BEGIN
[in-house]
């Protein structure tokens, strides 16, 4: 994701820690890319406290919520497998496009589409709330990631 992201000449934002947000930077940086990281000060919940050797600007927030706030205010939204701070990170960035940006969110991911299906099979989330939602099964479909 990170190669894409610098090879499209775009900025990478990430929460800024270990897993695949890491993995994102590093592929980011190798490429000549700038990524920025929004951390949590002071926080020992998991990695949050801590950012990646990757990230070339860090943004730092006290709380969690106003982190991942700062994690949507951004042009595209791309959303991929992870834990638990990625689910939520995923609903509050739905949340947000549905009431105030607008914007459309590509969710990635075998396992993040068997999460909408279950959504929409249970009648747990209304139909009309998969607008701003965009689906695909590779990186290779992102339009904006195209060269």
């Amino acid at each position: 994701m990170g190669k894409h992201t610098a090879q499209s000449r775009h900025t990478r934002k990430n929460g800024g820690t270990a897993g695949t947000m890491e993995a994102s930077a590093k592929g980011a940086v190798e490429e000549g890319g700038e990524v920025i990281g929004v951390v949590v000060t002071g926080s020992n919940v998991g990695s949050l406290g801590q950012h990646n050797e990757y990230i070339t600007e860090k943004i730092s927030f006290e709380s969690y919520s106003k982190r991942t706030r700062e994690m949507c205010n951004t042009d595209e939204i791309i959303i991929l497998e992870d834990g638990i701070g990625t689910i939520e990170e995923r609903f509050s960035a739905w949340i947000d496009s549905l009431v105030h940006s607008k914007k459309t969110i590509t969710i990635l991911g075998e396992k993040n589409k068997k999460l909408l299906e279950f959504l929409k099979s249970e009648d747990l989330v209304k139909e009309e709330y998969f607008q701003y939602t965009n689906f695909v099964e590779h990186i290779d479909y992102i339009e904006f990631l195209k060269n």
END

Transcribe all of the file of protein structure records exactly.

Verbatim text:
[in-house]
């Protein structure tokens, strides 16, 4: 994701820690890319406290919520497998496009589409709330990631 992201000449934002947000930077940086990281000060919940050797600007927030706030205010939204701070990170960035940006969110991911299906099979989330939602099964479909 990170190669894409610098090879499209775009900025990478990430929460800024270990897993695949890491993995994102590093592929980011190798490429000549700038990524920025929004951390949590002071926080020992998991990695949050801590950012990646990757990230070339860090943004730092006290709380969690106003982190991942700062994690949507951004042009595209791309959303991929992870834990638990990625689910939520995923609903509050739905949340947000549905009431105030607008914007459309590509969710990635075998396992993040068997999460909408279950959504929409249970009648747990209304139909009309998969607008701003965009689906695909590779990186290779992102339009904006195209060269």
């Amino acid at each position: 994701m990170g190669k894409h992201t610098a090879q499209s000449r775009h900025t990478r934002k990430n929460g800024g820690t270990a897993g695949t947000m890491e993995a994102s930077a590093k592929g980011a940086v190798e490429e000549g890319g700038e990524v920025i990281g929004v951390v949590v000060t002071g926080s020992n919940v998991g990695s949050l406290g801590q950012h990646n050797e990757y990230i070339t600007e860090k943004i730092s927030f006290e709380s969690y919520s106003k982190r991942t706030r700062e994690m949507c205010n951004t042009d595209e939204i791309i959303i991929l497998e992870d834990g638990i701070g990625t689910i939520e990170e995923r609903f509050s960035a739905w949340i947000d496009s549905l009431v105030h940006s607008k914007k459309t969110i590509t969710i990635l991911g075998e396992k993040n589409k068997k999460l909408l299906e279950f959504l929409k099979s249970e009648d747990l989330v209304k139909e009309e709330y998969f607008q701003y939602t965009n689906f695909v099964e590779h990186i290779d479909y992102i339009e904006f990631l195209k060269n």